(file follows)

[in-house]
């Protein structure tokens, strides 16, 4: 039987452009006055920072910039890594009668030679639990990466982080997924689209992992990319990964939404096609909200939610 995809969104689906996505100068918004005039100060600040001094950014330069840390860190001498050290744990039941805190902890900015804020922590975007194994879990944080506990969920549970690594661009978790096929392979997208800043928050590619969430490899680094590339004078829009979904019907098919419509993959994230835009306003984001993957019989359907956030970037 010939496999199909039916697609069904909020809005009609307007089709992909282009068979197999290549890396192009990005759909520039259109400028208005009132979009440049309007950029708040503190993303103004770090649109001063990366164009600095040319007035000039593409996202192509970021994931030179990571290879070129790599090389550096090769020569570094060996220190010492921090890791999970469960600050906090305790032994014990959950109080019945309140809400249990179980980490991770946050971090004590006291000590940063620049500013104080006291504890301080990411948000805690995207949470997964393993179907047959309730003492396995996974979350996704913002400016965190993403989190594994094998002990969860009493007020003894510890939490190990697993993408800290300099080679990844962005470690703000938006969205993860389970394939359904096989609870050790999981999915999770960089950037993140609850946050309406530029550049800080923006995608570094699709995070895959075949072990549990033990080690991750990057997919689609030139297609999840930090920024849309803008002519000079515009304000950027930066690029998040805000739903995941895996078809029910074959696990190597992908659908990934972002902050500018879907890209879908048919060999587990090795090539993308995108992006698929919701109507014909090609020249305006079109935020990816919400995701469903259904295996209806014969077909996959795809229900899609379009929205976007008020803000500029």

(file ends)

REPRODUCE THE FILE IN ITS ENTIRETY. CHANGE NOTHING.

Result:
[in-house]
């Protein structure tokens, strides 16, 4: 039987452009006055920072910039890594009668030679639990990466982080997924689209992992990319990964939404096609909200939610 995809969104689906996505100068918004005039100060600040001094950014330069840390860190001498050290744990039941805190902890900015804020922590975007194994879990944080506990969920549970690594661009978790096929392979997208800043928050590619969430490899680094590339004078829009979904019907098919419509993959994230835009306003984001993957019989359907956030970037 010939496999199909039916697609069904909020809005009609307007089709992909282009068979197999290549890396192009990005759909520039259109400028208005009132979009440049309007950029708040503190993303103004770090649109001063990366164009600095040319007035000039593409996202192509970021994931030179990571290879070129790599090389550096090769020569570094060996220190010492921090890791999970469960600050906090305790032994014990959950109080019945309140809400249990179980980490991770946050971090004590006291000590940063620049500013104080006291504890301080990411948000805690995207949470997964393993179907047959309730003492396995996974979350996704913002400016965190993403989190594994094998002990969860009493007020003894510890939490190990697993993408800290300099080679990844962005470690703000938006969205993860389970394939359904096989609870050790999981999915999770960089950037993140609850946050309406530029550049800080923006995608570094699709995070895959075949072990549990033990080690991750990057997919689609030139297609999840930090920024849309803008002519000079515009304000950027930066690029998040805000739903995941895996078809029910074959696990190597992908659908990934972002902050500018879907890209879908048919060999587990090795090539993308995108992006698929919701109507014909090609020249305006079109935020990816919400995701469903259904295996209806014969077909996959795809229900899609379009929205976007008020803000500029």